The exact therapeutic mechanism of action of electroconvulsive therapy (ECT) remains unresolved. Numerous psychological theories from decades ago have been proven untrue. In the ensuing years, ECT has been proven to have numerous reproducible effects on brain chemistry, regional brain activity, electroencephalographic sleep stages, and neurogenesis. Clinically, ECT has been shown to have antidepressant, antipsychotic, antimanic, antiparkinsonian, and anticonvulsive effects. It is possible that different biological effects of ECT are responsible for different clinical effects or that several biological effects in concert work together to produce a given clinical effect. This paper comments on the array of possible mechanisms and points toward the future of mechanistic research in ECT.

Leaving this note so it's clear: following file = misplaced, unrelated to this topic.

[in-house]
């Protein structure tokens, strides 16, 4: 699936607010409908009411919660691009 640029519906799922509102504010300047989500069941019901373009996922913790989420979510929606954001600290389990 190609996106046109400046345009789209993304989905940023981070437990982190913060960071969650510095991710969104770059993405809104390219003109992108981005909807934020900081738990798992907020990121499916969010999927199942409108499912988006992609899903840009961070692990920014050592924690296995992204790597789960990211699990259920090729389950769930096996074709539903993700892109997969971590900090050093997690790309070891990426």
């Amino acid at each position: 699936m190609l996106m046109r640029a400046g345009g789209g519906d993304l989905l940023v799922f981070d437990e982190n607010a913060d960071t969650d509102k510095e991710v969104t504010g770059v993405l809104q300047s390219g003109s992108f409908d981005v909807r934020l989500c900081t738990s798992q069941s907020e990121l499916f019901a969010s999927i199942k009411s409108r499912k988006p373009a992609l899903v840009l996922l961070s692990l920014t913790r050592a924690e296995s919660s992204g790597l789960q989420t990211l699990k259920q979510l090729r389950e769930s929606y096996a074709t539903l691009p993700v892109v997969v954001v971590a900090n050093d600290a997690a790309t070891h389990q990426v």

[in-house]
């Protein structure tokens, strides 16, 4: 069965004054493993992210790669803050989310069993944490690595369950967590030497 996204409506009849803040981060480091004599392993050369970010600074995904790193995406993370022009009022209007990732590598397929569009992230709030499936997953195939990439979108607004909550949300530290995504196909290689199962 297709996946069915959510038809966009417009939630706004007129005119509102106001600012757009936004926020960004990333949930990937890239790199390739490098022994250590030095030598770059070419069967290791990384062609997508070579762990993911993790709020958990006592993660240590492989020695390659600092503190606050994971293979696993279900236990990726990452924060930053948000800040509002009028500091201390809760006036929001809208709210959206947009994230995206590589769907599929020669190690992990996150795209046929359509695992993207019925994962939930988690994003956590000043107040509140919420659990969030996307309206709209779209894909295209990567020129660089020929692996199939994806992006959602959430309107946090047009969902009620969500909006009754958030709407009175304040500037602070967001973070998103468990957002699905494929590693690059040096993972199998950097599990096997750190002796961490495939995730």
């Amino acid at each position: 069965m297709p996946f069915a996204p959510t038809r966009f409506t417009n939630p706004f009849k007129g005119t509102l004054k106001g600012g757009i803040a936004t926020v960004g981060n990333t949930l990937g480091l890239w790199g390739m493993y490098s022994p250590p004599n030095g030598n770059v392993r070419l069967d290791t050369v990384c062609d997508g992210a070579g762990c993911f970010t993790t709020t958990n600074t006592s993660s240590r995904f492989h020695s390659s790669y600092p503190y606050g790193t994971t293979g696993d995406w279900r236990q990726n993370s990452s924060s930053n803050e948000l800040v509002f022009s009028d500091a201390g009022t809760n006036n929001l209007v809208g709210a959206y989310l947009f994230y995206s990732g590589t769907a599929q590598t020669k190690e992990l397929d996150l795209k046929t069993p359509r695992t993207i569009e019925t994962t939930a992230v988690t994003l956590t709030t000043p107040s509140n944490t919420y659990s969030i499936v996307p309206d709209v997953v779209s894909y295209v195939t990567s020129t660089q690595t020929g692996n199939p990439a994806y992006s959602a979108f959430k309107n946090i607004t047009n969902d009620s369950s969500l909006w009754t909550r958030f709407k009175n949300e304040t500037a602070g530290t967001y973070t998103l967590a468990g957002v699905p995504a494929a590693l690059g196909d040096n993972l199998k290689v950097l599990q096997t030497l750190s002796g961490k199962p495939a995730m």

From the *Department of Psychiatry and Health Behavior, The Medical College of Georgia; Georgia Regents University; Augusta, GA; †Department of Psychopharmacology, National Institute of Mental Health and Neurosciences, Bangalore, India and ‡Department of Mood Disorders and Department of ECT, University Psychiatric Center, Catholic University Leuven, Campus Kortenberg, Belgium.
Received for publication January 21, 2014; accepted February 11, 2014.
Reprints: W. Vaughn McCall, MD, Department of Psychiatry and Health Behavior, The Medical College of Georgia, Augusta, GA (e-mail: firstname.lastname@example.org).
The authors have no conflicts of interest or financial disclosures to report.